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News Release - Colorado schools, students get practice run on new tests

March 21, 2014

Colorado schools, students get practice run on new tests

End-of-year tests for Colorado students are improving and students are getting the opportunity to take a practice run on some of the new tests beginning next week.

The tests are designed to match the new, higher levels of academic expectations Colorado established for students. Those standards, called the Colorado Academic Standards, were put in place in 2009 and since then, teachers have been transitioning to those higher standards by updating their instruction, teaching materials and curriculum. Since teachers have updated their instruction and expectations, the more modern tests will measure how well Colorado students can demonstrate the new skills they’ve learned. 

Colorado updated its expectations of what students should know and be able to do at each grade level. Called the Colorado Academic Standards, these expectations are designed to ensure all students are prepared for college and careers. 

Colorado’s new tests are called the Colorado Measures of Academic Success (CMAS) and they include:

• Science and social studies assessments, developed by Colorado (given for the first time this spring for elementary (4th-grade social studies and 5th-grade science) and middle school (7th-grade social studies and 8th-grade science); 

• English language arts and math assessments developed by the Partnership for Assessment of Readiness for College and Careers (PARCC) and which are being given a trial run with students beginning Monday, March 24.

Colorado is a governing member of PARCC, a multi-state assessment consortium developing high-quality student assessments linked to the new, updated English language arts and math standards. These online tests will replace the Transitional Colorado Assessment Program (TCAP) in reading, writing and math in 2015.

Since the early stages of the test development process, Colorado educators have played a significant role in crafting the PARCC tests. Colorado involvement will continue with the PARCC field tests as students are asked to “test the test” and provide feedback beginning Monday, March 24, 2014.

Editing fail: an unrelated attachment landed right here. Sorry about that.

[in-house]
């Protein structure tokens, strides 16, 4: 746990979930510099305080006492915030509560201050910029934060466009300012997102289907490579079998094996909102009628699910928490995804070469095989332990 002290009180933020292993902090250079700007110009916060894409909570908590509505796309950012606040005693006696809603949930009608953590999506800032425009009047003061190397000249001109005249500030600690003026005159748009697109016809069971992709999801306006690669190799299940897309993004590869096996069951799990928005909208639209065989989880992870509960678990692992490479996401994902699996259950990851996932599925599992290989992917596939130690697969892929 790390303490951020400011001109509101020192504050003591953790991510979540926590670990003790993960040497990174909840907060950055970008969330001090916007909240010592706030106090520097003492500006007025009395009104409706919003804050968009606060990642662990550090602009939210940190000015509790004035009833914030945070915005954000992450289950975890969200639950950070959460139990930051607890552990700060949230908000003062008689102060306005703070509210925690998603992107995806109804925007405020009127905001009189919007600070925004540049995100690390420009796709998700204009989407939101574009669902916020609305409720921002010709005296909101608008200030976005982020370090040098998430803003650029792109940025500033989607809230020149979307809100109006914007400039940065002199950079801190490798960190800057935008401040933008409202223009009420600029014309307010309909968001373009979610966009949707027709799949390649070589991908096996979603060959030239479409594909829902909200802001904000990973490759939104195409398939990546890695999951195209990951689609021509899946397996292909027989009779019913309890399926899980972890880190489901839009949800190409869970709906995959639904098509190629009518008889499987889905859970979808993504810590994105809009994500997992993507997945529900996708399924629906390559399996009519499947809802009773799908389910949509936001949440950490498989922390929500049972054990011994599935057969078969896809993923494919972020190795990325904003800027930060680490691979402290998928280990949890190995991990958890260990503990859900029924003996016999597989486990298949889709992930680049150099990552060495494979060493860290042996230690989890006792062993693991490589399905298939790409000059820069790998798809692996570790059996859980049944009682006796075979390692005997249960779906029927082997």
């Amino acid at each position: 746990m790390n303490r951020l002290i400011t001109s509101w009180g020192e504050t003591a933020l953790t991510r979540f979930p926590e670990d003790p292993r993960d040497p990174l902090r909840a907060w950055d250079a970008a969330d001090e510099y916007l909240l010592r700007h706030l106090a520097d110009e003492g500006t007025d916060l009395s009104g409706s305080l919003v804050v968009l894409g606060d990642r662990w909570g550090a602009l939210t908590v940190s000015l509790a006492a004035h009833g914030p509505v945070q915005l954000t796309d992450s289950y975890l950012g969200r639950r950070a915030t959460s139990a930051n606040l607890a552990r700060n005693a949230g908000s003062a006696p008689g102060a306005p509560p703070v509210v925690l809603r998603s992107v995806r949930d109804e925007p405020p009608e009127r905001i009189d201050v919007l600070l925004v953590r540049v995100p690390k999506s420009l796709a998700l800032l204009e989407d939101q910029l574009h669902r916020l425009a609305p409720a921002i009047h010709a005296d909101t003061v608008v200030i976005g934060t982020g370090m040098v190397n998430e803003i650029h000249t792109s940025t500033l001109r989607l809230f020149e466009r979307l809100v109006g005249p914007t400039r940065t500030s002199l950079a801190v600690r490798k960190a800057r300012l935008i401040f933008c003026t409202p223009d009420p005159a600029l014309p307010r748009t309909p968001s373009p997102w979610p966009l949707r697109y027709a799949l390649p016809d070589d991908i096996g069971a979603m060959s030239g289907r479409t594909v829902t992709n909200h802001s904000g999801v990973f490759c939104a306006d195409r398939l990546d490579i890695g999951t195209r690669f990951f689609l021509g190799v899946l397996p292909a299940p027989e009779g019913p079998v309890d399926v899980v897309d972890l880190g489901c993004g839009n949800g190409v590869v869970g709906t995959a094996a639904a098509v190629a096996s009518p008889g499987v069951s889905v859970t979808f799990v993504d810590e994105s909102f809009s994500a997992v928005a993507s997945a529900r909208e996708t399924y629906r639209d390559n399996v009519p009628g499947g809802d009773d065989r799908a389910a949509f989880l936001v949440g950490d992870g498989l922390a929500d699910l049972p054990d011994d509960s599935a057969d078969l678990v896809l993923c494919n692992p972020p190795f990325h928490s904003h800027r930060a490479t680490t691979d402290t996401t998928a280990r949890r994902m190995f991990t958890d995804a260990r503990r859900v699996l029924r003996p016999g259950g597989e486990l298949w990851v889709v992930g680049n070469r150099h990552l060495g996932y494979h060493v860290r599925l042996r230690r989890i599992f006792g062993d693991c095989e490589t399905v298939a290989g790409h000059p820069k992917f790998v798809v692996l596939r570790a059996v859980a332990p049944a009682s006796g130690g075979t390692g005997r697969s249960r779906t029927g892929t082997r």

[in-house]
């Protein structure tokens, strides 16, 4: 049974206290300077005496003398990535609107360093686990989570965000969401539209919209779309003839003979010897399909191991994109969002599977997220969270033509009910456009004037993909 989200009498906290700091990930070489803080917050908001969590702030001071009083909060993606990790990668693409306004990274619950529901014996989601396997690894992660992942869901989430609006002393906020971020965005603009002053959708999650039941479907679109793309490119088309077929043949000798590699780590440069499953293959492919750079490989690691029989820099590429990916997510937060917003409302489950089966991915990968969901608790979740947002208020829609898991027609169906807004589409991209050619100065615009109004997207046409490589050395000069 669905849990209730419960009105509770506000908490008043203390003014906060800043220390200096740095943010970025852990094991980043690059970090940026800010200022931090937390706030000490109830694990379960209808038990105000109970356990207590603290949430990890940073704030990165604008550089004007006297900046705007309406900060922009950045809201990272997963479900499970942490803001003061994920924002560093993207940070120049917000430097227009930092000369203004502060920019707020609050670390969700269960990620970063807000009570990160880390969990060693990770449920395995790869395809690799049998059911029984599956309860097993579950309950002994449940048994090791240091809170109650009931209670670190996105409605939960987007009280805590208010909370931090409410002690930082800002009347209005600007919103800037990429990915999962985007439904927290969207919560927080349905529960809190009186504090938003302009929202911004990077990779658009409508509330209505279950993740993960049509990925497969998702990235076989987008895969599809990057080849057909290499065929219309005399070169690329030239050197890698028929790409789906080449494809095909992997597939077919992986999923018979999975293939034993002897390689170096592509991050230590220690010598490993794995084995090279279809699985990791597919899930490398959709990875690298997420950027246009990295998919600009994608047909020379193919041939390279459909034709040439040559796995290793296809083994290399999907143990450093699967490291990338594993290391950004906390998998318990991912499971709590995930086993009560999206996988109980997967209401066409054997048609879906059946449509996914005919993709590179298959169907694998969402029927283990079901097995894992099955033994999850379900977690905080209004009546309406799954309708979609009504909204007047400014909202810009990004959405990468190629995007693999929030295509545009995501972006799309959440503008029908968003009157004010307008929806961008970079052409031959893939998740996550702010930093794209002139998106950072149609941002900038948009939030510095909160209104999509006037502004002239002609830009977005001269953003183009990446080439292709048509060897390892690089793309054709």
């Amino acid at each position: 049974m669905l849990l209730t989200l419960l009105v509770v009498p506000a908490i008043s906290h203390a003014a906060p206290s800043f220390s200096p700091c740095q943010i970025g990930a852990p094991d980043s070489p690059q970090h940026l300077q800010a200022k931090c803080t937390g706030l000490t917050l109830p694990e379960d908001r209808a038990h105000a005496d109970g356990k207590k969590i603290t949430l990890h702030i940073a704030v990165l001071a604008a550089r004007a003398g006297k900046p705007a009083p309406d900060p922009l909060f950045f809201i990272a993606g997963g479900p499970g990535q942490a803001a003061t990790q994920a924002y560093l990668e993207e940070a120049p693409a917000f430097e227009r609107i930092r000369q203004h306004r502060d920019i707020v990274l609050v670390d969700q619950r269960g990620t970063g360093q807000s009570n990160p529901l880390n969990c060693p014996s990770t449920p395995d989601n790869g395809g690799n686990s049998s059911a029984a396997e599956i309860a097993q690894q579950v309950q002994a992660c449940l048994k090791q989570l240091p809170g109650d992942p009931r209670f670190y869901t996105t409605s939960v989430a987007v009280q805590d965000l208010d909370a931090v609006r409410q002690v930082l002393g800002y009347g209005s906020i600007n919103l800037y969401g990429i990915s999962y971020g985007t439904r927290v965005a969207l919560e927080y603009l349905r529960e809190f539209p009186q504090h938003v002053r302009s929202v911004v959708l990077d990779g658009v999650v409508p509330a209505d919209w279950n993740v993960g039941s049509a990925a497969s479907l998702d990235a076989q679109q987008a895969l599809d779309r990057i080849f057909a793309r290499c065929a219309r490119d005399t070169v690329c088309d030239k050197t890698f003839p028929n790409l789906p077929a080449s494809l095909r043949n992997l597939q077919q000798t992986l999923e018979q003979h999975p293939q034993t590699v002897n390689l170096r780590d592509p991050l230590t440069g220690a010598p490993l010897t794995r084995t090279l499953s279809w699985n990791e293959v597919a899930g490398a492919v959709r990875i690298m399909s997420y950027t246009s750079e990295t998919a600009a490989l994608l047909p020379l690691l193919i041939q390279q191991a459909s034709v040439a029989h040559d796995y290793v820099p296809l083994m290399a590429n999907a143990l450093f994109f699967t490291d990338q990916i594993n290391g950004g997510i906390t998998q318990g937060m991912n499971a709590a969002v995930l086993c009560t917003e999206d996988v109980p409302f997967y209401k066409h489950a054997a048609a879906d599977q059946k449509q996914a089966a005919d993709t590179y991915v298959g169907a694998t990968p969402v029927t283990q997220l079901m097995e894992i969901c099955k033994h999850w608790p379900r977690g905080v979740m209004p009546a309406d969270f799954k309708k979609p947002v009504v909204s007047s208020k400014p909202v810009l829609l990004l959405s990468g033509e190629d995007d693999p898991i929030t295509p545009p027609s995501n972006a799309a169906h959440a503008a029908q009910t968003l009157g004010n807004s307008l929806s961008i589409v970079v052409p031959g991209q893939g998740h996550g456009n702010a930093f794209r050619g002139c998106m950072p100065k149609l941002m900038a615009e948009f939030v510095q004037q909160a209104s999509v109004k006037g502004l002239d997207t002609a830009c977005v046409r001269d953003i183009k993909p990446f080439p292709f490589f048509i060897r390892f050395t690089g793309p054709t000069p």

Testing out the testing system 

More than a million students are expected to participate in the trial run of the PARCC assessments across 14 states and Washington, D.C. this spring.  This includes about 440 Colorado schools in more than 100 districts (representing about 630 grades/subjects) who have volunteered to participate. The timeframe for schools to give the PARCC performance-based assessment field test is March 24 - April 11 and the timeframe for the PARCC end-of-year assessment field test is May 5 - June 6. Most participating students will take one component of the PARCC field test, not both. Some students will take the field tests on computers, others on paper.  

State Department of Education officials caution that, as is the case when testing any system for the first time, there may be some glitches and bumps during administration. That’s why PARCC is testing out the system – to find any challenges and fix them before the tests are ready for full implementation next school year.

The Benefits

Colorado students and teachers have the opportunity be part of the test development process by trying out the test questions and giving feedback through surveys given at the conclusion of the field tests. The field test also gives teachers and schools a chance to practice the administration procedures for online and paper-based testing, check their technology and provide feedback to improve the testing process. Educators across PARCC states, including Colorado, are reviewing PARCC test questions for bias, sensitivity, fairness, rigor, accessibility and other key qualities. The field test is another chance for Colorado educators to provide feedback on the development of the assessments. 

Protecting Privacy

The field test results will not count.  PARCC and the PARCC states will not generate scores for individual students or classes during field testing. PARCC doesn’t own and won’t release student-level data to the federal government; individual states own their data and set policies around it. There has been no change to reporting requirements of states or the consortia with regard to collecting and reporting student data.

Getting Ready

Students can prepare for the field test by checking out some sample items at Colorado students, teachers and schools not involved in PARCC field testing can try out the PARCC practice tests once they are released this spring.